Memory also may be affected by an eye movement dysfunction. Research by Adler-Grinberg and Stark and Noton and Stark examined patterns of eye movements as subjects looked at a picture. Distinct eye movement patterns, called scan paths, became apparent. When the subject was asked to recall the picture, the same eye movement pattern was elicited as when the subject originally saw the picture. It would appear that a type of oculomotor praxis is involved in recall. Applying this idea to the clinical setting, if a patient has inaccurate eye movement with poor pursuits or excessive saccades, then perhaps the stored memory is less efficiently stored and consequently more difficult to reconstruct from memory. In addition, if a patient has a type of brain damage with generalized dyspraxia, the eye movement system could quite likely be affected and might be involved in the patient’s perceptual dysfunction. Frequently, the treating occupational or physical therapist are the first to note a patient’s dyspraxia, in which case a recommendation for a comprehensive eye exam is warranted.
Another more recent example of the relationship between eye movements and memory is the use of eye movement desensitization and reprocessing (EMDR) therapy to help individuals with posttraumatic stress disorder reintegrate traumatic experiences. This technique is still being evaluated, but a systematic review by Wilson and colleagues indicated good potential in the treatment of posttraumatic stress disorder. Although the exact mechanism is at this time unknown, the prevailing hypothesis is that the lateral eye movements elicit an orienting response, scanning the environment for further danger, and that this is an investigatory reflex associated with a relaxed physical state.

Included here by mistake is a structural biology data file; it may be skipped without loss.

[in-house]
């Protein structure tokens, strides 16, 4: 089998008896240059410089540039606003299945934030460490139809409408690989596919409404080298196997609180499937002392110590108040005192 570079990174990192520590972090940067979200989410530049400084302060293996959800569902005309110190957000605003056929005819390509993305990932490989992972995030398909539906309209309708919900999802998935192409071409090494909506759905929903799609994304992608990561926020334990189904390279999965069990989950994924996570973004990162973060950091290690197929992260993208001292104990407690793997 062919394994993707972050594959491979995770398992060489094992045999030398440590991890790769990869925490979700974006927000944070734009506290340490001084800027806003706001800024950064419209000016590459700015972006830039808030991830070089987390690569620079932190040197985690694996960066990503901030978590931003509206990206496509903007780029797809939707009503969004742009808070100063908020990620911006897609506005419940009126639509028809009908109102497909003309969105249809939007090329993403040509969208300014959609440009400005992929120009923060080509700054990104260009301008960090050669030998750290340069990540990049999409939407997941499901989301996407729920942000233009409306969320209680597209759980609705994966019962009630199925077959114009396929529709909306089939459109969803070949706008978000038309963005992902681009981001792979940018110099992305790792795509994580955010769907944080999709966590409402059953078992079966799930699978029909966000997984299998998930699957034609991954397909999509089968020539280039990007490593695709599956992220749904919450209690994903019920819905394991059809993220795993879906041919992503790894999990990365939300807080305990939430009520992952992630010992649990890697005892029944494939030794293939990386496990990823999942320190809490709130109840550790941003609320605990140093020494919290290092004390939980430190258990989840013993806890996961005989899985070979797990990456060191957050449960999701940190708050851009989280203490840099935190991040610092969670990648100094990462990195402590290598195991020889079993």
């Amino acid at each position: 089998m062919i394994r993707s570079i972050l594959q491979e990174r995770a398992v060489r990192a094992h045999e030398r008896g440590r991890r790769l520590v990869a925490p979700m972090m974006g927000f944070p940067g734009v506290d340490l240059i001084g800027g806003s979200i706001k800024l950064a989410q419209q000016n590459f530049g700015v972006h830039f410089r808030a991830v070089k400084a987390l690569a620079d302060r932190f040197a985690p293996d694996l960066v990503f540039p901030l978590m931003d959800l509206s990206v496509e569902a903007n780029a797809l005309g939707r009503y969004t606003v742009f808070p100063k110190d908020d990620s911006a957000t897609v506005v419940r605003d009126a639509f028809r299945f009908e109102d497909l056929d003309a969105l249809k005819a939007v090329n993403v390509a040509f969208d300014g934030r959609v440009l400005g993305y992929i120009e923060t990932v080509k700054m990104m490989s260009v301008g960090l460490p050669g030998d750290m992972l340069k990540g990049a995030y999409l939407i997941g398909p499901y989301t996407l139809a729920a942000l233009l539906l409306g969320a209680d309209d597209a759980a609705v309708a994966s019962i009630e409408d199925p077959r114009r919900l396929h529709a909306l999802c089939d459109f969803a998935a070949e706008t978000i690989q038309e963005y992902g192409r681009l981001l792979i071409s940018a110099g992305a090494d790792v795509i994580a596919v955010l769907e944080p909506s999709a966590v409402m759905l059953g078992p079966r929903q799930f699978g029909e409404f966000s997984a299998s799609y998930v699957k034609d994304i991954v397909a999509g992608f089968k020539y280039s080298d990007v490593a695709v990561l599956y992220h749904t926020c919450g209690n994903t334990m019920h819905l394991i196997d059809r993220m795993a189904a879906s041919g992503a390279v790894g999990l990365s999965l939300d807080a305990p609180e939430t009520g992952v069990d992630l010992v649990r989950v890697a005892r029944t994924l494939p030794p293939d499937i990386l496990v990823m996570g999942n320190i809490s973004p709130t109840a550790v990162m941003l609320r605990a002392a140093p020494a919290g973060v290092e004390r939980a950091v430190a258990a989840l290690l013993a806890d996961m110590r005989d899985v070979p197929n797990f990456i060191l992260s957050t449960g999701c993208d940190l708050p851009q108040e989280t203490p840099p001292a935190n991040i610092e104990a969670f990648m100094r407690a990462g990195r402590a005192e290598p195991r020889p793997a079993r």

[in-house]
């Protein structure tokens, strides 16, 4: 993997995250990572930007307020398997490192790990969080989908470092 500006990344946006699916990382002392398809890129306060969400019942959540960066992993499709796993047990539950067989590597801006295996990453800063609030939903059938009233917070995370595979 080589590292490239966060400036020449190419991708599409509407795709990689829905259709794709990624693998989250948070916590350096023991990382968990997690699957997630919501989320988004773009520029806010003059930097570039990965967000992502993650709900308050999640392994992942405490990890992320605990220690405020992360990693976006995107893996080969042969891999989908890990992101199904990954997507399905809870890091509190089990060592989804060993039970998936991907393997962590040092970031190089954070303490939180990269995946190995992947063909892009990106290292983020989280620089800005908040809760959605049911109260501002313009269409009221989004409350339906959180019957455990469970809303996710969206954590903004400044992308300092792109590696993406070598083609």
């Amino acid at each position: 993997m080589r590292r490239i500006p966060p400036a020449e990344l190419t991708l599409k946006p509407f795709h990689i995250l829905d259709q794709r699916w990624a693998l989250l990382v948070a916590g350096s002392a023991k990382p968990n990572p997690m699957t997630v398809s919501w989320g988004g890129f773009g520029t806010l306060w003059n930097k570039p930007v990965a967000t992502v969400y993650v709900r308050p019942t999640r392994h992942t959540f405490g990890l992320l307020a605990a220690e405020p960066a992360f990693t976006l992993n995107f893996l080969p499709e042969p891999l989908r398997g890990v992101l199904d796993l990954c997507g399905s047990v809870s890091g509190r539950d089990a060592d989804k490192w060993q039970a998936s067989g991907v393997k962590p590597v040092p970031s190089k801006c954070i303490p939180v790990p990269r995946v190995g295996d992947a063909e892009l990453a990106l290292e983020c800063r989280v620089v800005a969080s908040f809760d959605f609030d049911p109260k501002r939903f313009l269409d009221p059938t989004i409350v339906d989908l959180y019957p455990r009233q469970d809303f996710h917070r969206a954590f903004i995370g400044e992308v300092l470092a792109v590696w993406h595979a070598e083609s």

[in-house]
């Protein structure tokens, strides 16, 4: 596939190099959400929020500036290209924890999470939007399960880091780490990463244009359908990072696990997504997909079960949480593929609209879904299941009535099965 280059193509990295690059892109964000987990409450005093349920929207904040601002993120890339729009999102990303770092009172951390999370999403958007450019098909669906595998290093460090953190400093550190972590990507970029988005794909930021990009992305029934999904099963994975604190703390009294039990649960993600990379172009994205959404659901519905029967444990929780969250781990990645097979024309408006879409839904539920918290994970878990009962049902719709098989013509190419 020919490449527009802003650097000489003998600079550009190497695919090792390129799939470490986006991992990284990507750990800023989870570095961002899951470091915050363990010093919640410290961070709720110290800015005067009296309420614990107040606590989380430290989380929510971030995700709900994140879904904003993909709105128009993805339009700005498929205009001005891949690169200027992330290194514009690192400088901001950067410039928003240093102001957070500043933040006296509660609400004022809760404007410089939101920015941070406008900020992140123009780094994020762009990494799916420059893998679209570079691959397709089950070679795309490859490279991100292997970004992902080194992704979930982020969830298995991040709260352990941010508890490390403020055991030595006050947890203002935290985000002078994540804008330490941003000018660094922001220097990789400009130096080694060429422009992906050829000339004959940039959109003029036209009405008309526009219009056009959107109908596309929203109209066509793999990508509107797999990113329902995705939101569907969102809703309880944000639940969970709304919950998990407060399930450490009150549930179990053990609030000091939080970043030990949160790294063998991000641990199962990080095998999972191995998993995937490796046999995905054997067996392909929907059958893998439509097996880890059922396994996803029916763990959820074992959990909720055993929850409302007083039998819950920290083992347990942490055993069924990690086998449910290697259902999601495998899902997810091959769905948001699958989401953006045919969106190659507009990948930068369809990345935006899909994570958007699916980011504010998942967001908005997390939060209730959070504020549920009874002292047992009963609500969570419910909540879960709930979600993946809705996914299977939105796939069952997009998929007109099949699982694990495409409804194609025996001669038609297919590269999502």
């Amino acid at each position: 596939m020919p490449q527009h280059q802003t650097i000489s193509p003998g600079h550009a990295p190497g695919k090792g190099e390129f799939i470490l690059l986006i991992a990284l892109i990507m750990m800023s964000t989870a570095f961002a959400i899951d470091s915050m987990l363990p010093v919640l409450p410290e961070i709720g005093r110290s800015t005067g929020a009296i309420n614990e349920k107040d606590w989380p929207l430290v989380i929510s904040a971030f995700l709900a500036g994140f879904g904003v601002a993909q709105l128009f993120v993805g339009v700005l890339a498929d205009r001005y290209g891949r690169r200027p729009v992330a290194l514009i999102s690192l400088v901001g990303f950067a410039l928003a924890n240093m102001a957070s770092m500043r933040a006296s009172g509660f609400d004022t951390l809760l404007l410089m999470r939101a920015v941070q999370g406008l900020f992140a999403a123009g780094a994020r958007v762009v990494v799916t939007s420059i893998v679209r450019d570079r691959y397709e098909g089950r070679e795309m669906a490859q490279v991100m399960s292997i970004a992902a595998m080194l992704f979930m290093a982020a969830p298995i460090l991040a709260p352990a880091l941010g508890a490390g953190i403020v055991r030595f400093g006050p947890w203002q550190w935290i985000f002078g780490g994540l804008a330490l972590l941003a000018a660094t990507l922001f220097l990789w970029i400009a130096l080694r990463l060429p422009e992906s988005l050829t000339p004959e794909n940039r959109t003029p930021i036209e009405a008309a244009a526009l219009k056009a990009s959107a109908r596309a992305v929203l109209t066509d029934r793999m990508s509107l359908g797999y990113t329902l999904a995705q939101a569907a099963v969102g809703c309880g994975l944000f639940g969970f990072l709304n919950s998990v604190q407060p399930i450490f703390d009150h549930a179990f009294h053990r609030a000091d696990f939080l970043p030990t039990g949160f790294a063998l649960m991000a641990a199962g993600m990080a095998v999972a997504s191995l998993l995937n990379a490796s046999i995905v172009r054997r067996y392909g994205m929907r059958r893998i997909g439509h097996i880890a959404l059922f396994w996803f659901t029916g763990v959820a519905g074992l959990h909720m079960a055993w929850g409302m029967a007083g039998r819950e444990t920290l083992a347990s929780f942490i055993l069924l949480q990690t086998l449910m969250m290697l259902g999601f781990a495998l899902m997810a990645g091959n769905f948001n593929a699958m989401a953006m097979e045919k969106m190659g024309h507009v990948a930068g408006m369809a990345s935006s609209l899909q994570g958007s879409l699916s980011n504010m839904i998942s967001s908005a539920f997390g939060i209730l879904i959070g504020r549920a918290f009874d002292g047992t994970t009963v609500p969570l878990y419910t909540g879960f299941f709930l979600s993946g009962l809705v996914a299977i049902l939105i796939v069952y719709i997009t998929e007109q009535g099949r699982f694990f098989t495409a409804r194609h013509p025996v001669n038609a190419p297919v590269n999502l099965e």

Symptoms of visual dysfunction
The identification of a visual problem begins with case history. It is important to get some idea of the patient’s prior visual status or any history of eye injury, surgery, or diseases. Information can be elicited by direct questioning of the patient or family members or by clinical observation. Sample questions include the following:
Are you having difficulty with seeing or with your eyes?
Do you wear glasses? Contact lenses? For distance, near, bifocals, or monovision (one eye near, other distance)?
Does your correction (glasses, contact lenses) work as well now as before the (stroke, accident, etc.)?
Have you noticed any blurriness? Near or far?
Do you ever see double? See two? See overlapping or shadow images?
Do you ever find that when you reach for an object that you knock it over or your hand misses?